Long-running problems mean nothing is going quite as it should – the V&A Dundee is impressive but also impressively over budget, Interserve runs into fresh trouble and Alok Sharma fails to show up at Mipim
Oranges are not the only bookmarks
Putting together a book on modernist architectural heritage can be … frustrating, if the experiences of those behind Manchester Modern are anything to go by. Contributors at an event in London last week to mark its publication “shared their own stories of blood, sweat and tears” after spending two decades on its creation, according to one of the more hyperbolic utterances from the press release. Perhaps they could have been a little less picky. One of the contributors, designer Vaseem Bhatti, delayed the tome’s production while he scoured the world to find the perfect orange ribbon for the page marker. No kidding. And they say working down a coal mine is tough …
A new kind of green office
The British Council for Offices (BCO) has revealed the three finalists in its competition to predict what the office of the future – well, in 2035 – will look like. The teams –88mph, Four Future and GTASC – were commended for their “clarity of thought” and showing “how innovation and creativity can solve complex problems and turn challenges into industry opportunities”. Readers can make their own minds up about the three ideas by going to the BCO’s website. I was enamoured by Four Future’s offering, the Nest, featuring a series of structures and open spaces around the Greenwich Peninsula, including a “public meadow” being placed over the roof of the O2. Perhaps they could host cheese-rolling contests down its slopes, akin to the infamous competition at Cooper’s Hill in Gloucestershire. It would be a brie-eeeze. I’ll get my coat.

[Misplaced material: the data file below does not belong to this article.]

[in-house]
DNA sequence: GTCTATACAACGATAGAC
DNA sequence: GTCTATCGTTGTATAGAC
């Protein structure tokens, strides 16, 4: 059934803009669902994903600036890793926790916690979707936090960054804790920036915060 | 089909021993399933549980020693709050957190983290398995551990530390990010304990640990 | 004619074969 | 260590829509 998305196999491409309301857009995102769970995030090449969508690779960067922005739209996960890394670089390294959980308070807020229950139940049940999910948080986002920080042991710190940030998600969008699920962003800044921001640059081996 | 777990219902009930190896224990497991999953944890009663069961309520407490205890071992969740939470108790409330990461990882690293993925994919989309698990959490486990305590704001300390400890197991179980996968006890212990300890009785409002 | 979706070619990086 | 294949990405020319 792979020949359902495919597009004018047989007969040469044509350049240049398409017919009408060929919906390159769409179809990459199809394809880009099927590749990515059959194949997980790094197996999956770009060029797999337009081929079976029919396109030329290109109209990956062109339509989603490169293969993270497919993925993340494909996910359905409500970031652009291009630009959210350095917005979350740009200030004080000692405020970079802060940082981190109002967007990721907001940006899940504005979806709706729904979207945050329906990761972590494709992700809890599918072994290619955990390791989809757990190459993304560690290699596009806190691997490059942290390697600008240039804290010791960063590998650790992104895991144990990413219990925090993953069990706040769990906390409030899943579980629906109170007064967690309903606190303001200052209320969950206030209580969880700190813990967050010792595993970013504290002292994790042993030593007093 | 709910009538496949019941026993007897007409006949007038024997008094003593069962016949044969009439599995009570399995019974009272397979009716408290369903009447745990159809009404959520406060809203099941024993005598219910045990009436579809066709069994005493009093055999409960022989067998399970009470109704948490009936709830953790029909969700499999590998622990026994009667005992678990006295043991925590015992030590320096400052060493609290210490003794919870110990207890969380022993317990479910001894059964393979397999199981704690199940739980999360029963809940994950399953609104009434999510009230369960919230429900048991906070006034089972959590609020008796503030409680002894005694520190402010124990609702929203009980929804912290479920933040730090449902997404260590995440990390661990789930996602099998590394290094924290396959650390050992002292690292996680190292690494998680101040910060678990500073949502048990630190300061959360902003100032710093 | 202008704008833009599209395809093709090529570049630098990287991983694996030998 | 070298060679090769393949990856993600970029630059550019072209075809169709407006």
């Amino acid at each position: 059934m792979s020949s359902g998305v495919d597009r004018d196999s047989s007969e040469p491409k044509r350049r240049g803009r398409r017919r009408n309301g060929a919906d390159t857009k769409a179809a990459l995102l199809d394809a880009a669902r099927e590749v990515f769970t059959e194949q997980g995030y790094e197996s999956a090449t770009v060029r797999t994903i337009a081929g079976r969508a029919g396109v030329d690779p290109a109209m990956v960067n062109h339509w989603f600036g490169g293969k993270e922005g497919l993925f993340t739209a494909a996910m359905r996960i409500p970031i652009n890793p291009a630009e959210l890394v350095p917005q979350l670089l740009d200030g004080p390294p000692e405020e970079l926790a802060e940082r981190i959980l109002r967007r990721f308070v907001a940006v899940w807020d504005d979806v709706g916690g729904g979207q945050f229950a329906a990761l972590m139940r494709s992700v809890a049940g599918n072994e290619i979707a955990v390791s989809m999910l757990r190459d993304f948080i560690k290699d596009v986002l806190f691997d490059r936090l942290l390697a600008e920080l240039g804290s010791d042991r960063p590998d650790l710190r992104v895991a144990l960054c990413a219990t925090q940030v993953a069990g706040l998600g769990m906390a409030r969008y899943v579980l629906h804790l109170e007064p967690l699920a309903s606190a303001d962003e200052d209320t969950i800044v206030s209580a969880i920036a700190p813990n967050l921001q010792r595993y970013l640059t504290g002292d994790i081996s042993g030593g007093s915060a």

What a waste
“I’m confident we have thoroughly reviewed things and are beginning to draw a line under that and move on.” These words were spoken to one of my hacks last August by the then Interserve chief executive Adrian Ringrose about its botched foray into the energy-from-waste market in general and one scheme, a project in Glasgow, in particular. The Glasgow job alone – where the firm … how can I put this? … parted ways with the client last November – was supposed to be costing it £70m. Lord knows what that sum is now, given that Interserve earlier this year said the new cost of getting out of the entire sector was £160m. Last week it admitted this figure had gone up again, by a further £35m. Ringrose is no longer at the firm – the news of his departure coming the day before it was handed a very public dressing down by its Glasgow client – but new chief executive Debbie White must be wondering what on earth she has walked into.
A prior appointment
Housing minister Alok Sharma sidestepped his first appearance at a Mipim event last week when he was a no-show at the property shindig’s event at Olympia London. My hack tells me it was the tried-and-trusted “urgent meeting” that scuppered his chance to visit the venue on a grey afternoon in west Kensington. Turns out Sharma, who took over the brief in June, was instead having to stand at the despatch box answering questions about the government’s crackdown on property managing agents. This sounds like a convincing excuse, but I did wonder whether, had he been scheduled instead to speak at the show’s main event by a sunny beach in Cannes on the French Riviera, he might have managed to tear himself away from such onerous duties.
A rocky project
I see that Kengo Kuma, the Japanese architect behind the V&A’s new outpost in Dundee being built by Bam, dropped by last week to see how work was progressing ahead of its opening next year. He says his vision for the scheme, the V&A Museum of Design, Dundee, to give it its full title, was inspired by Scotland’s cliffs. Which is apt really, given that the budget for the scheme seems to have also fallen off, well, a cliff. Its initial price tag was £27m, which by my reckoning means the current £80m price tag is nearly 200% more than originally envisaged.
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